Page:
President Obama had a golden Memorial Day opportunity to show the country that (contrary to his left flank) he is not anti-military and not anti-Christian, by telling Attorney General Eric Holder to order the Park Service to permit volunteer veterans to replace the Mojave Cross that was stolen on May 9. But he let the atheists and those who sneer at our veterans win the day.
It was a test of presidential decision-making, just like Fox News' question as to whether he supports a boycott against Arizona. Remembering that boycotts were a favorite tactic of his pre-senatorial career in community organizing, Obama ducked, saying that, as president, he could not support a boycott and likewise he could not NOT support a boycott.
The homemade 7-foot-tall cross, made from two sections of hollow metal pipe filled with concrete, bolted together and painted white, was erected in a remote spot of the 1.6-million-acre Mojave Desert back in 1934 by the Veterans of Foreign Wars as a memorial to World War I veterans. In order for an atheist to claim he was offended by the sight of the cross on U.S. Park Service property, he would have to travel 10 miles from the nearest highway and 30 miles from the nearest town, across an inhospitable and rocky terrain.
For nine years, the cross has been the target of lawsuits by the ACLU, representing atheists who appeal to supremacist judges to rule that this memorial cross violates the First Amendment and so-called separation of church and state.
In 2001, a federal judge ordered this cross to be covered until the legal issues were finalized. First, it was covered by a large tarp, and later by unpainted plywood, which looked rather like an unsold billboard.
Congress then intervened and transferred to private ownership the small plot of land on which the cross stood. That should have ended the dispute, since obviously a cross can be on private land regardless of how much it annoys the neighbors.
In 2008, the liberal Ninth Circuit again ordered the cross to be removed rather than transferred to private ownership. Forward to the U.S. Supreme Court.
In April this year, the Supreme Court by 5-to-4 reversed the Ninth Circuit along with a remand to review the facts again. It's unfortunate that the high court gave the anti-religion Ninth Circuit another bite at the apple, but the Supreme Court did specifically reject the assertion that the cross automatically violates the Establishment Clause.
The majority decision was written by Supreme Court Justice Anthony Kennedy. He elaborated on the important difference between complete exclusion of religion from the public square and proper enforcement of the Establishment Clause.
Kennedy wrote: "The goal of avoiding governmental endorsement does not require eradication of all religious symbols in the public realm. ... The Constitution does not oblige government to avoid any public acknowledgment of religion's role in society. A relentless and all-pervasive attempt to exclude religion from every aspect of public life could itself become inconsistent with the Constitution."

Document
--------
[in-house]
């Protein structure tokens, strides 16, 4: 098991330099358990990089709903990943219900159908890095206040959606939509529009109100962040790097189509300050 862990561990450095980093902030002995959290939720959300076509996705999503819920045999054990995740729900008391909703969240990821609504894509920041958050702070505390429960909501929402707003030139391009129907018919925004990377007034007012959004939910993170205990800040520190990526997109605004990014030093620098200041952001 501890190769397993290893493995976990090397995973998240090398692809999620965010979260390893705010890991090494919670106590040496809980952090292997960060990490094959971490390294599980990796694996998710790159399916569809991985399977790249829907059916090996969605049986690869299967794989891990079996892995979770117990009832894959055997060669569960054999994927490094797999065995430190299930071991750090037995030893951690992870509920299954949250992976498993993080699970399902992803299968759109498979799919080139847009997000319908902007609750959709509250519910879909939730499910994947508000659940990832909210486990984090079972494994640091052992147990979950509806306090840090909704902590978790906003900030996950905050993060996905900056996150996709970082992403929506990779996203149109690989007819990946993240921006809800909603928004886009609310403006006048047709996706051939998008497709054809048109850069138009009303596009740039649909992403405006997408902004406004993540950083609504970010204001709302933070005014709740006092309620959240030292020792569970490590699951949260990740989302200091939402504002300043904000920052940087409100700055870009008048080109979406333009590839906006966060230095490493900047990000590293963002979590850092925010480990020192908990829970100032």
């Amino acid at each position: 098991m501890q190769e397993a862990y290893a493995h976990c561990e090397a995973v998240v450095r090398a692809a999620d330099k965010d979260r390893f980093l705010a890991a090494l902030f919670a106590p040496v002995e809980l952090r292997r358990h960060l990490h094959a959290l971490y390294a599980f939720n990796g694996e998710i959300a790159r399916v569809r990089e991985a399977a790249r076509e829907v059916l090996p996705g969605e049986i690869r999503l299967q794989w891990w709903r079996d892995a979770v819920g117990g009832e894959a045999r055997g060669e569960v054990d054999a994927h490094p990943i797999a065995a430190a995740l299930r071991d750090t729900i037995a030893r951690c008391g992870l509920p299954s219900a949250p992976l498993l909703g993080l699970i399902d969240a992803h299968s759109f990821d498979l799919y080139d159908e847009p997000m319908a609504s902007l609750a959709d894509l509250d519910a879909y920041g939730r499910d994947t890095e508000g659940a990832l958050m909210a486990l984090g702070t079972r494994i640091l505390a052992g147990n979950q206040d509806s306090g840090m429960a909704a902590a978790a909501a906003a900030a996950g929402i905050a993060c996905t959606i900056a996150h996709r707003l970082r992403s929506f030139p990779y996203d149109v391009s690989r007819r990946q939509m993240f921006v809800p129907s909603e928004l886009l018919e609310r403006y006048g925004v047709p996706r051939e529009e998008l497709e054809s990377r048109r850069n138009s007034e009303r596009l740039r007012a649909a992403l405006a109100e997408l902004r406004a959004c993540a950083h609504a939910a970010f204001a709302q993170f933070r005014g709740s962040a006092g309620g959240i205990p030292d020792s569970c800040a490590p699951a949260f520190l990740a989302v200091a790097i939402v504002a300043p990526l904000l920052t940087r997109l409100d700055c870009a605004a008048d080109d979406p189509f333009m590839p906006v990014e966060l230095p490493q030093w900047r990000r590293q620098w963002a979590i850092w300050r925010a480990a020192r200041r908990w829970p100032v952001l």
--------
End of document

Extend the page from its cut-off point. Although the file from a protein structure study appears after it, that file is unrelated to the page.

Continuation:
That ruling should have allowed the Mojave Cross to stand as it had done for 76 years, but two weeks later the cross was stolen. That wasn't an easy theft because the Cross was bolted to its foundation on Sunrise Rock.
The next day, an anonymous letter was delivered to a local newspaper purporting to explain the motive for the theft. The newspaper printed the letter but did not vouch for its authenticity.
The letter-writer falsely claimed that the monument represented "favoritism and exclusion" as well as "discrimination or hatred" against non-Christians. That interpretation was refuted by the majority of the Supreme Court, as well as by the inscription on the cross stating that it honored "the Dead of All Wars."
On May 20, some volunteers installed a near-perfect replica of the original Mojave Cross. The next day, the Park Service removed it, apparently on orders from the Justice Department, and Obama said nothing.
The Mojave Desert cross is only one of dozens of lawsuits by which atheists are trying to get supremacist judges to expunge all crosses and Ten Commandments monuments from sight. A 29-foot cross on San Diego's Mount Soledad, overlooking beautiful La Jolla, has been in litigation since 1989. This appeal is now before a Ninth Circuit panel consisting of two judges appointed by Bill Clinton and a third appointed by Jimmy Carter, all three of whom have previously issued rulings hostile to religion.
The Christian majority in the United States had better wake up to how their religion is under attack by the U.S. executive and judicial branches of the federal government. Only a new legislative branch elected in November can protect the First Amendment from the atheists.
Phyllis Schlafly is a national leader of the pro-family movement, a nationally syndicated columnist and author of Feminist Fantasies.
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